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HomeTopicsArts and CultureReturning a Lost Wallet in Costa Rica: A Story of Honesty and...

Returning a Lost Wallet in Costa Rica: A Story of Honesty and Reflection

Early one morning in the waning days of the pandemic, I found a wallet in the street while cycling. The contents consisted of 8,000 colons, a one-dollar US bill, and a Costa Rican cedula. The photo was of a young man. The signature was his first name only– Gustavo– printed in all capital letters.

The barrio where he lived when the cedula was issued was in one of the poorer areas of the city; I had not been to the barrio for years. Previously, it had been a precario of rutted, unpaved streets, filled with crude little houses, many of which were constructed with nothing more than zinc roofing sheets serving as both roof and walls.

The next day I went to the barrio for the first time in years. The streets were now paved, and while there were still some shanties, most of the houses were now simple but tidy abodes of block and wood, with the zinc sheeting now used mostly as intended, for roofing.

I went to the first pulperia I saw and showed the cedula. The old woman behind the counter knew the young man and his family. I left my name and number and the message that I had his wallet. The next day I got a call and rode my bicycle across town to meet him. We met up, I returned his wallet, and he gifted me a simple wooden platter and roller for making tortillas.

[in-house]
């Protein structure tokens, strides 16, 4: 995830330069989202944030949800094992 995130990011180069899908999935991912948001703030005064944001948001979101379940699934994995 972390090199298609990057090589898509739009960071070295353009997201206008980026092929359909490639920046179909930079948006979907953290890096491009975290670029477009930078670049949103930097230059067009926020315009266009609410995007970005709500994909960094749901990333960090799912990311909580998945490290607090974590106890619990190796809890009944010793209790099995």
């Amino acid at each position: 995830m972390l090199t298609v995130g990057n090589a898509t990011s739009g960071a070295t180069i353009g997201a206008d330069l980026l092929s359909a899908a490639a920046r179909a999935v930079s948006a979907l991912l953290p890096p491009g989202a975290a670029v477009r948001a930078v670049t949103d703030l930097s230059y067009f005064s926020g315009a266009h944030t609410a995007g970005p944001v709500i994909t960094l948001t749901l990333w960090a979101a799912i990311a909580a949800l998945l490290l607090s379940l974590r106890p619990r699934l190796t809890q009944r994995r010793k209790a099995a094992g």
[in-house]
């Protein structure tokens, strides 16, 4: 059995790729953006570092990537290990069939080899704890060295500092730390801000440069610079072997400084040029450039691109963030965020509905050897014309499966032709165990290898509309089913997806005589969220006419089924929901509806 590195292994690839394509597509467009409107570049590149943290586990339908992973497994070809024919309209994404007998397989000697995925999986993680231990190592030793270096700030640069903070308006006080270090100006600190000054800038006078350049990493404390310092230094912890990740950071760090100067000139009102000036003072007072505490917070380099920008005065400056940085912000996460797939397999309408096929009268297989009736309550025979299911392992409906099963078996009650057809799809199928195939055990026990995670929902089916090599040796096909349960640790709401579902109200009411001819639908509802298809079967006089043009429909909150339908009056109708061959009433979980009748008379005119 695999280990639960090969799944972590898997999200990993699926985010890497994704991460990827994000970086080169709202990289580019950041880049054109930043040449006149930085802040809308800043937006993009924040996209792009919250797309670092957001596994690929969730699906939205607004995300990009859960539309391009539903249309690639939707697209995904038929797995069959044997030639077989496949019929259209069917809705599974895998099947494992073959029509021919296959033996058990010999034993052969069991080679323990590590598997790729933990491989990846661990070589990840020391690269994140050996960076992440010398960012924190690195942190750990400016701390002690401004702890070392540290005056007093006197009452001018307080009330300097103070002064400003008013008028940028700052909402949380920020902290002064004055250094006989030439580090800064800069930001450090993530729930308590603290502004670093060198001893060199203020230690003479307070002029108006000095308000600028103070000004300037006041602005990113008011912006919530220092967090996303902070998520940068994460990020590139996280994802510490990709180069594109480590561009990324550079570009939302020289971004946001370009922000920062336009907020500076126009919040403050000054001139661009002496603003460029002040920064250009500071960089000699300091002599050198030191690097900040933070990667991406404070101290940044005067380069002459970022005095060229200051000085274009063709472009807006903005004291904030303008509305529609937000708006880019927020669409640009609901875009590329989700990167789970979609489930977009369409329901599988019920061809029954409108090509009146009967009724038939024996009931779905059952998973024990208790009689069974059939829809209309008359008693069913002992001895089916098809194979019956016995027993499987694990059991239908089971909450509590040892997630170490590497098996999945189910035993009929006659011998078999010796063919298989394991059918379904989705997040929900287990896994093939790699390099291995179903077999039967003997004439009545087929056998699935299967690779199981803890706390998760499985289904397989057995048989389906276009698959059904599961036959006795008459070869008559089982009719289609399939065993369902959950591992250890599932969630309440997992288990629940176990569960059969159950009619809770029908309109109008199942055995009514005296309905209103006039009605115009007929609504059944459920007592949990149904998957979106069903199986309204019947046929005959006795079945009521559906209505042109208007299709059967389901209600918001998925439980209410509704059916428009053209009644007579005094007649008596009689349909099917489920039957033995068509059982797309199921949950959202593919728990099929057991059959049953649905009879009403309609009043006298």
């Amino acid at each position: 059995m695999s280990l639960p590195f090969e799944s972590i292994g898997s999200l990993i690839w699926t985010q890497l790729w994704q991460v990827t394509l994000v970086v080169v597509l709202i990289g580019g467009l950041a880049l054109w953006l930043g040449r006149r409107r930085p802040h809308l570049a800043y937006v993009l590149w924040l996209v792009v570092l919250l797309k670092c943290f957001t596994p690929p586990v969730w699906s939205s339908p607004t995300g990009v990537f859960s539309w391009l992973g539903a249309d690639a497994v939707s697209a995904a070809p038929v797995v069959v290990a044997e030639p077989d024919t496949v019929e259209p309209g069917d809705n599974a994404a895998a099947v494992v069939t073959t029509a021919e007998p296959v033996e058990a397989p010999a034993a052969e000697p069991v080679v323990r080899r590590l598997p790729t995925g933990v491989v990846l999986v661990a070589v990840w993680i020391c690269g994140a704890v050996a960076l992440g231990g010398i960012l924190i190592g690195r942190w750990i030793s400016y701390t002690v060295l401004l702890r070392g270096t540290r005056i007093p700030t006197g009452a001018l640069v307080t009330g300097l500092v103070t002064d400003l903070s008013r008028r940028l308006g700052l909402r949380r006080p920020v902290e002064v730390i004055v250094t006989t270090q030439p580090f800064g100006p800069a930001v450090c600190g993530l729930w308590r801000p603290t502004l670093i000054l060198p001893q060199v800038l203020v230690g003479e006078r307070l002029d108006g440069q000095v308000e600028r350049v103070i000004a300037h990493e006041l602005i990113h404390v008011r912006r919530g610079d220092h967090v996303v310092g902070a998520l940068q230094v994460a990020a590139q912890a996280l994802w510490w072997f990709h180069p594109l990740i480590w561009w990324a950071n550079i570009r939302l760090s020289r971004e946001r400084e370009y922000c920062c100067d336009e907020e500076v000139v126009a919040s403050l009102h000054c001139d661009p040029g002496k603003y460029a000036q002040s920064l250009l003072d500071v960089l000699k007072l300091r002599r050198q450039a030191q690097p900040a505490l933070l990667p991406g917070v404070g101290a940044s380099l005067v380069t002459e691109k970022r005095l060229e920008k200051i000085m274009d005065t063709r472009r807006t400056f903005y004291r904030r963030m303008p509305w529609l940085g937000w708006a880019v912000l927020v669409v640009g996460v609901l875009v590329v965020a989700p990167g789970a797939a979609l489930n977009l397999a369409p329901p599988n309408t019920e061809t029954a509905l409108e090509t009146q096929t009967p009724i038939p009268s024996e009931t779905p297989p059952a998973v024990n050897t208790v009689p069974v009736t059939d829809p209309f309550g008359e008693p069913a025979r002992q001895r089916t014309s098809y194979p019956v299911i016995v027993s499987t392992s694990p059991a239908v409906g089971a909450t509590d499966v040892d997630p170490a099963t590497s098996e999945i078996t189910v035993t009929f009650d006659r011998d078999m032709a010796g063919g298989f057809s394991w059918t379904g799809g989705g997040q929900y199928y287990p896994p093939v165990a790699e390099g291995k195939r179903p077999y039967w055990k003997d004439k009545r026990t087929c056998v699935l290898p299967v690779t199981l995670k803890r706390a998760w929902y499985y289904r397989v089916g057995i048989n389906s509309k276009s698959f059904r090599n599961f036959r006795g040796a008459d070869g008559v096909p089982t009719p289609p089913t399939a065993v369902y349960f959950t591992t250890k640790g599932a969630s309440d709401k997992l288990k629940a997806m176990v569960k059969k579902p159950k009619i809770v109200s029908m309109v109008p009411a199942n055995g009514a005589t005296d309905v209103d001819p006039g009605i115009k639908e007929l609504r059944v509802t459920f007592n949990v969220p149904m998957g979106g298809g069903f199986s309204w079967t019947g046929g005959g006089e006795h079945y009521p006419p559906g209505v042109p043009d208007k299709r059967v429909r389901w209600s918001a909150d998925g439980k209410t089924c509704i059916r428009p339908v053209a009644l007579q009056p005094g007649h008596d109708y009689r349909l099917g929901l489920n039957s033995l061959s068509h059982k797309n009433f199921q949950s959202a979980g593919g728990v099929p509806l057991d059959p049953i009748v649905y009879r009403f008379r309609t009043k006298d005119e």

I thanked him and was a bit sad that he felt the need to give me anything in return. Three things stood out to me following this incident:

First the one-dollar bill. I learned from my daughter, born and raised here, that many young Ticos carry a US dollar in their wallet as a sort of good luck talisman. I was not aware of this. Also, their wallets are never completely empty!

Second, the young man’s signature (or lack thereof). Costa Rica prides itself on its high literacy rate of over 97 percent. But how many people are there, considered literate, who are not capable of doing much more than writing their name? Of course I had no way of knowing if the young man was capable of reading at an adult level, but his simple printed first name only signature certainly made me wonder.

Lastly, while I had no hesitation to look for the young man and make sure his wallet with his ID and money was returned to him intact, I wondered how I would have reacted had the situation been different.

What if the wallet belonged not to a humble, semi-literate Tico, but a well-off expat? What if, instead of 8,000 colons there was 8 million colons in the wallet? Would I have taken the wallet home and waited for a Facebook posting for the lost wallet? Would I have expected a reward?

I have no doubt I would have done my best to find the owner but have doubt whether or not I would have been able to resist the temptation of paying myself a ‘finder’s fee’ before returning it. Some thoughts are better left unstated. At the end of the day, you do the right thing, and on this occasion, I was happy to return the wallet and money to someone who clearly needed it.

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